REVIEW: JUSTICE AT BRISTOL O2 ACADEMY (09/02/12)
Through out the past 20 or so years, France has been at the forefront of electronic music, with the likes of Air and Daft Punk and too-cool-for-school labels Ed Banger and Kitsune bringing electronic music to the hipster masses.
So bring forth Justice. I definitely felt like a bit outcast when arriving at the Academy, as most of the audience looked like they had just walked off of a photo shoot for New Look, with their supper skinny fit Jeans and models’ hair cuts. I knew it would be full of this kind of crowd as Justice has an uber cool style about them, that was very prevalent throughout their debut album, which has been dominating many an indie dance floor from 2007 til today.
The warm-up act was a DJ set form French singer/producer DVNO (pronounced Divino) who, of course, appeared on the Justice single of the same name; it is the French slang for disco and that is pretty much what he hammered out. It was cool nouveaux glitch mixed in with elements of slow droning Kraut rock and cutting edge house. Him and his sombrero were doing their best to whip up the crowd, who seemed to be like the electro versions of Iron Maiden fans. I rarely get claustrophobia, but I sure as hell did tonight, as the crowd surged forward pinning me to the barrier. It felt like as is I was stuck in a Nathan Barley world, as more and more hipsters pushed forward making me feel quite ill.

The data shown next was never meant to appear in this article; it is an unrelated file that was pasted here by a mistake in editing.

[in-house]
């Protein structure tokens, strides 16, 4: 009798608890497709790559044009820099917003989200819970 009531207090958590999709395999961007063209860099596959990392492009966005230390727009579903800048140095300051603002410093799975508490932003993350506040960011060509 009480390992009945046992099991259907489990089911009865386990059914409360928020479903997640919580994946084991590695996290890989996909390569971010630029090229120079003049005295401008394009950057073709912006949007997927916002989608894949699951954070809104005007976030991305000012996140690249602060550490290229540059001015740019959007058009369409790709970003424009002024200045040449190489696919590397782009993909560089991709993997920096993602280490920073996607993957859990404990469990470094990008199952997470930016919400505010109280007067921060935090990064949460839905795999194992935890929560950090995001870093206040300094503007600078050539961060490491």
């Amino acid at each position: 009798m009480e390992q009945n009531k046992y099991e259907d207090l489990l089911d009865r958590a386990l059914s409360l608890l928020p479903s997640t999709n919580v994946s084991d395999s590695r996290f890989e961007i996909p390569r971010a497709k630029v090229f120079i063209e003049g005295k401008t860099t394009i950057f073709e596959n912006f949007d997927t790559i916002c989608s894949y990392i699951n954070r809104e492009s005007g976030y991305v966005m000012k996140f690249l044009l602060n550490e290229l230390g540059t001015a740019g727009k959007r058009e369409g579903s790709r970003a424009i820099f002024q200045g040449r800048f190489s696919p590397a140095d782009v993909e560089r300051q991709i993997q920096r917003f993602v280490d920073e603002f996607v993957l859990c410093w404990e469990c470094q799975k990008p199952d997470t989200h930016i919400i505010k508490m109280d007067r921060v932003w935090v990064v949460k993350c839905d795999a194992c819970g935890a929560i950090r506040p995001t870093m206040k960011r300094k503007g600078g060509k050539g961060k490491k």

Justice had one of the most impressive stage shows I have ever seen in the Academy. It was full of the sort of panache you would expect from a rock band, with a huge stack of lights disguised as Marshall amps and a huge computer database style cover, It was pretty impressive, but it meant that no one could really see what the Parisian duo were doing and, what little emotional depth the band’s music has, was washed away for the glam of the show.
Waters of Nazareth Sounded as fuzzy as ever, bouncing out the speakers as lights flashed in coordinated patterns syncopated with the 16th note rhythms, playing on disco’s simple 4 to floor aesthetic, layering them up with the kind of 3D scoped sound that artists like Ettien De Cresy have been pedalling around for some time, just fettering in a few extra sonic textures.
There is a nod to Mike Oldfield’s Tubular Bells, with the chiming lights in glass tubes that smoke. And they were almost verging on a homage to Daft Punk’s Robot Rock style pastiche and just doubling up the woomph. DANCE is one such momentum as they bring the set to a close, bringing everything to a furore by almost creating the sonic thrashings that would be more akin to Atari Teenage Riot – leaving most in the venue breathlessly relieved, or just like me a bit perplexed as to what they will do in the future…will they change their set up at all?
Words: Jeffery Johns
Photo: Andrea Lodi via Flickr
by 247 Magazine